It also seems that some investors got wind of the termination before the announcement. On 7 September 2009, the shares fell to HK$0.50 per share from the prior day’s close of HK$1.89 on high trading volumes before they were suspended. The announcement resulted in more selling pressure with a large number of shares changing hands. Interestingly, whilst the investors in the May convertible bond issue had converted the entire issue in July at HK$0.18 per share, they do not appear to have sold their shareholding until after the September announcement. Furthermore, Mr Ng did not convert his convertible note.
Before the end of 2009, the Company took advantage of improved market conditions to raise additional funds: HK$18m from a share placing and HK$145m from a 4-for-1 rights issue. By the 2009 year-end, the Company had HK$97m in cash and had completely paid the HK$100m promissory note due to Mr Ng. He still held the HK$130m convertible note, although the share price was again well below the adjusted conversion price. Prospects for the estate agency business had also improved during the year: turnover for the business in 2009 was HK$92m and it earned an operating profit of HK$7m.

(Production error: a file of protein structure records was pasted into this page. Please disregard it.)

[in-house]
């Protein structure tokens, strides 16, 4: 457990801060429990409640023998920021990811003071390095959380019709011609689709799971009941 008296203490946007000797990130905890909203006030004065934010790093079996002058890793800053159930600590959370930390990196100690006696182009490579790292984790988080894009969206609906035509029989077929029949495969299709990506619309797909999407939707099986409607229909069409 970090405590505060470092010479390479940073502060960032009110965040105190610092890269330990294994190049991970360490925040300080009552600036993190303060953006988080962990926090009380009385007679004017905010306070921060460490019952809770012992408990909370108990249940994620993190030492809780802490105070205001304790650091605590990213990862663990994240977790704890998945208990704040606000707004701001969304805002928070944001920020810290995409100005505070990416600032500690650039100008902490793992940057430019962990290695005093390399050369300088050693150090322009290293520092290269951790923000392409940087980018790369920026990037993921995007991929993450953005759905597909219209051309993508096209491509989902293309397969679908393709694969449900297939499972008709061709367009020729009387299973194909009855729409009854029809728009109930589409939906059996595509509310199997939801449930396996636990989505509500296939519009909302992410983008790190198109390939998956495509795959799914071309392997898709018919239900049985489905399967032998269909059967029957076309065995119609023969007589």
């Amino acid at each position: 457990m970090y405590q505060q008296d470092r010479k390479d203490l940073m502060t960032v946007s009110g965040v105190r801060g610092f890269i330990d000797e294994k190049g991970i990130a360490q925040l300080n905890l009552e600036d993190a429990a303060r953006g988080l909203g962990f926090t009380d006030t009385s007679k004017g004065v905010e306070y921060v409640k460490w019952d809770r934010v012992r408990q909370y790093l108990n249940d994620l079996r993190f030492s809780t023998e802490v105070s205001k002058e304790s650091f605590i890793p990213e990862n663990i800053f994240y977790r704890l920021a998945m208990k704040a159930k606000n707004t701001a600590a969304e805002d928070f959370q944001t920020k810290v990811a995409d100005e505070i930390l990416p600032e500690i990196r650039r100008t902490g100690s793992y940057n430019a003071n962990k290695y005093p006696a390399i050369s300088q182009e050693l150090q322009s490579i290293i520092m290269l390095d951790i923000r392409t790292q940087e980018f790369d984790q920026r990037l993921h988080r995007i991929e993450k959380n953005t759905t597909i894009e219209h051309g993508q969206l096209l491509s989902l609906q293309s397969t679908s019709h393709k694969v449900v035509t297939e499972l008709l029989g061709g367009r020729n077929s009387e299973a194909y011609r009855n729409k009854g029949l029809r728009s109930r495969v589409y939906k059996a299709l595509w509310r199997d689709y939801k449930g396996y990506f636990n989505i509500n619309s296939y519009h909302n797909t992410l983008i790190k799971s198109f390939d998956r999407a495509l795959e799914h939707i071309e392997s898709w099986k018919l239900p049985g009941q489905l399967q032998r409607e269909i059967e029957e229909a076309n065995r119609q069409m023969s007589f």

Despite all the turmoil, the Company finished the year with a market cap of HK$314m, implying a value of around HK$350m for the estate agency business. Our imaginary investor would have faired less well, if he’d kept his shareholding: this would now be worth only HK$470, less than half the value a year earlier, mainly due to dilution from the rights issue.
The Company wasted no time in re-starting its fundraising efforts in 2010, raising HK$11m in early January and a further HK$50m in April from share placings. The proceeds were used to redeem HK$60m of the convertible note, which Mr Ng had transferred to a third party; he retained HK$70m. Ms Ma resigned as a director in April and Mr Cheng was re-designated as an executive director from an independent non-executive director. In September, Mr Lam Kwok Cheong became a non-executive director; Mr Lam had previously been a director of the Company between 2004 and 2007. The share price continued to slide and by the end of August had more than halved since the start of the year.